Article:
Very few people like dealing with the IRS if they don’t have to. One particular time we welcome this contact is when we are filing our tax returns, expecting a large refund. Unfortunately, an increasing number of taxpayers in the electronic-filing era are getting shocking news each year: that their tax refund has been stolen by an identity thief.
How Does Identity Theft Work?
Identity theft occurs in the context of taxes when a person (or group of people): (1) steals a person’s social security number; (2) uses that number to generate a fake W-2 form and tax return in that person’s name; and (3) steals that person’s tax refund.
The obvious question is: how do the thieves get people’s social security numbers? There are a lot of ways that a person’s social security number is stolen. Many places may have your social security number contained in physical or digital form; this can include your employer, government offices, car dealerships, colleges, financial institutions, hospitals, and medical offices. Thieves can illicitly gain access to this information through hacking, downloading files, or copying the physical file. In addition, thieves are increasingly using “phishing” schemes in which they trick you, or someone who has access to your information, into giving them the information. Examples of this are fake callers purporting to be from the IRS, asking you to confirm your social security number over the telephone or by email.
In the era of electronic tax filings, identity theft has become a constantly evolving problem for the IRS. Tamara Powell, an acting director for the IRS’ Small Business/Self-Employed Division, told Business Management Daily that there are “sophisticated criminal syndicates” who sell stolen information. Last year alone, the IRS stopped “a little under a million phony returns”.
How Do I Protect My Identity?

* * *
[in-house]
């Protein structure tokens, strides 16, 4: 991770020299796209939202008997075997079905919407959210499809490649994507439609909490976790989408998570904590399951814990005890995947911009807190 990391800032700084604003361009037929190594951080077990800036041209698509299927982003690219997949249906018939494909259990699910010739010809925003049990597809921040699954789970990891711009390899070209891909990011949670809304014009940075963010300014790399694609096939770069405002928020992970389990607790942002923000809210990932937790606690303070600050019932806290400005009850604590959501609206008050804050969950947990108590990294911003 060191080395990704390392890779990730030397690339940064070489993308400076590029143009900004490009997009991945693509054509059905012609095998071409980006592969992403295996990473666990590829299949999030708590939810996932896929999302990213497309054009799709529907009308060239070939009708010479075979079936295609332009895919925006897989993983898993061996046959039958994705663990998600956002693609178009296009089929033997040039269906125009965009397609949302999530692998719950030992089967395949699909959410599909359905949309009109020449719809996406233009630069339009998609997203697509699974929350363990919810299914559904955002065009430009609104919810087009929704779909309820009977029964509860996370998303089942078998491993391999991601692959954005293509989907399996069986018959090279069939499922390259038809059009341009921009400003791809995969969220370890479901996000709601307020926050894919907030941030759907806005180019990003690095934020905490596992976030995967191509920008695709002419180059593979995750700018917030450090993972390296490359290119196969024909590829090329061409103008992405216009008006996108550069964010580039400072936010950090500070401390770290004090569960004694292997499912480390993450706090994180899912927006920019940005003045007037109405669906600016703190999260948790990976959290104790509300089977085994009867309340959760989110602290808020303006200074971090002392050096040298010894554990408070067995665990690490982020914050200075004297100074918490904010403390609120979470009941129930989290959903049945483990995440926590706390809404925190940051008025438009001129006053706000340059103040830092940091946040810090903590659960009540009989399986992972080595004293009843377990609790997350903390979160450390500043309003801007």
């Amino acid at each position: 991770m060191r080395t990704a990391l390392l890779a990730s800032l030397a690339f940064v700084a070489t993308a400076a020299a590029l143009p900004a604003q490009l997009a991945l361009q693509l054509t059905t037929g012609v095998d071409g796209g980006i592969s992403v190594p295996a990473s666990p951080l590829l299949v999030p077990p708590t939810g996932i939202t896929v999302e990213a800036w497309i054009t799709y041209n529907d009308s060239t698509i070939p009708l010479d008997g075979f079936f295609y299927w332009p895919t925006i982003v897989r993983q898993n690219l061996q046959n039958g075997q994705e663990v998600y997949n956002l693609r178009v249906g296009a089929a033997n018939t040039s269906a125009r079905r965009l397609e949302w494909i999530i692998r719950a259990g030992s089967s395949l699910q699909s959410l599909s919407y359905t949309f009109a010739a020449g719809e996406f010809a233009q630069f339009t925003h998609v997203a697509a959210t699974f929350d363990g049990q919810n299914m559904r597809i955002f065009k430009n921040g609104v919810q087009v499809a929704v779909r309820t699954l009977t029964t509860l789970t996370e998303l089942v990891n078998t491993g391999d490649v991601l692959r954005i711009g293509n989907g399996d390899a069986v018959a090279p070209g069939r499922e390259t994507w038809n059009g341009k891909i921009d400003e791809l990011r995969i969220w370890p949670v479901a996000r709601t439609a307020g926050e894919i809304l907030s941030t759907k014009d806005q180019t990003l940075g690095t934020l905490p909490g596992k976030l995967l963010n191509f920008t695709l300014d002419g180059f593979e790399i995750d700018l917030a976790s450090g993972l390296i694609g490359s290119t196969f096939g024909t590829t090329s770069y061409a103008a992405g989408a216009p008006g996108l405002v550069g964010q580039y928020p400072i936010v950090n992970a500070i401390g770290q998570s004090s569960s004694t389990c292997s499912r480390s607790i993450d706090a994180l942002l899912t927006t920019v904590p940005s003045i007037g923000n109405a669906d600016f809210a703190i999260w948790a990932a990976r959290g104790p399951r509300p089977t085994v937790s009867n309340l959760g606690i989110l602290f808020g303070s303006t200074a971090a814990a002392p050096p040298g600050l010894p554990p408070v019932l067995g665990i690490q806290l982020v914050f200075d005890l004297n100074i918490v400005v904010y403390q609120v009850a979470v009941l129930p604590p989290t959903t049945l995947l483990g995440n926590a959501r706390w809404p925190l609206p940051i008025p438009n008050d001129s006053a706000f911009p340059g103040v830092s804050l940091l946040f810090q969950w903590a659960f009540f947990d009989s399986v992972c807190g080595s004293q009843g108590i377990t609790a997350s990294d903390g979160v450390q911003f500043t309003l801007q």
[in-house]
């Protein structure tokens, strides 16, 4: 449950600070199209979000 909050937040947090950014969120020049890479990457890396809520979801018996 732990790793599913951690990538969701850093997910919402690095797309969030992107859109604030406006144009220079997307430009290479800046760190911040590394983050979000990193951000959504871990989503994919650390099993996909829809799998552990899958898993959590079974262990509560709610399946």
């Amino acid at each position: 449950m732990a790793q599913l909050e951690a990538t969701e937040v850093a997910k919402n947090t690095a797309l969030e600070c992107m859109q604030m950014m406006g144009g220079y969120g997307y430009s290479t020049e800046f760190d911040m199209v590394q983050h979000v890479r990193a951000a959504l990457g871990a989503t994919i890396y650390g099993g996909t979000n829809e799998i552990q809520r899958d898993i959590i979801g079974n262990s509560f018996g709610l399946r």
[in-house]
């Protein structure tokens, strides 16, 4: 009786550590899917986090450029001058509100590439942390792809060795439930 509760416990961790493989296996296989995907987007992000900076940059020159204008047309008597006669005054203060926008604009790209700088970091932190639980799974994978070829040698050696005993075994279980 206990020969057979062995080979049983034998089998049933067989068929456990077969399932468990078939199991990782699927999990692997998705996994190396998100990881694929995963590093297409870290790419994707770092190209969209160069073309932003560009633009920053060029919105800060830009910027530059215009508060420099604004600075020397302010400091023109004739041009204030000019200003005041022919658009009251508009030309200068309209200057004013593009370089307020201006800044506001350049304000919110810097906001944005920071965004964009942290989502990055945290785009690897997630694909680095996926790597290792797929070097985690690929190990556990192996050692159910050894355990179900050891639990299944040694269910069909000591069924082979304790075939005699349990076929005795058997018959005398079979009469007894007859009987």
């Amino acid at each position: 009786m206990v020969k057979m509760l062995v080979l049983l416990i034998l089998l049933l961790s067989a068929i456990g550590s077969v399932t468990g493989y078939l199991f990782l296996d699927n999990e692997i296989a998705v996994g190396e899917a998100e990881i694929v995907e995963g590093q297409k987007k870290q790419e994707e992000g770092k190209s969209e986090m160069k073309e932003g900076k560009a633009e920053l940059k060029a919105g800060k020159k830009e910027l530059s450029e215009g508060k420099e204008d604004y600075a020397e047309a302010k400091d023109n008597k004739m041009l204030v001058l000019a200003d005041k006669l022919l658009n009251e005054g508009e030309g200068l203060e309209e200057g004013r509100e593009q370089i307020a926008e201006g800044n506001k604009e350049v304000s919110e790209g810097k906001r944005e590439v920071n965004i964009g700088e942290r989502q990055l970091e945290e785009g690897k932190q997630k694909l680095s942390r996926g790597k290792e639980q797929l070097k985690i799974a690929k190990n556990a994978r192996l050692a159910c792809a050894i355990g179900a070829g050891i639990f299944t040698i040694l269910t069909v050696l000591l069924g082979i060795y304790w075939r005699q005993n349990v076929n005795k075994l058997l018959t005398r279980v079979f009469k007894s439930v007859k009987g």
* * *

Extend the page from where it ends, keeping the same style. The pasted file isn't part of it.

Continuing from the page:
Identity theft can take months for the IRS to resolve, and the resolution isn’t always a good one. For this reason, it is important to put some safeguards in place. This includes:
- If someone calls or emails you and says they need your social security number or Tax-ID number for some official purpose, do not provide them with this information.
- Password protect your phone, tablet, and computer, and make sure you have updated firewall protection.
- Identify and limit the places in your home or office where your social security number physically appears. Secure any documents containing that information.
- Encrypt any digital document that has your social security number.
- Regularly review your credit reports and take action if there is suspicious activity.
Identity theft is something to take very seriously, especially when it comes to stolen tax refunds. If this happens to you, the IRS has a process to review allegations of identity theft. I can help you through this process. I have more than twenty years of experience in tax law and have helped many clients resolve IRS tax issues of all levels of complexity. Call the Law Offices of Robert S. Thomas today at 847-392-5893 to schedule an initial consultation or visit our website.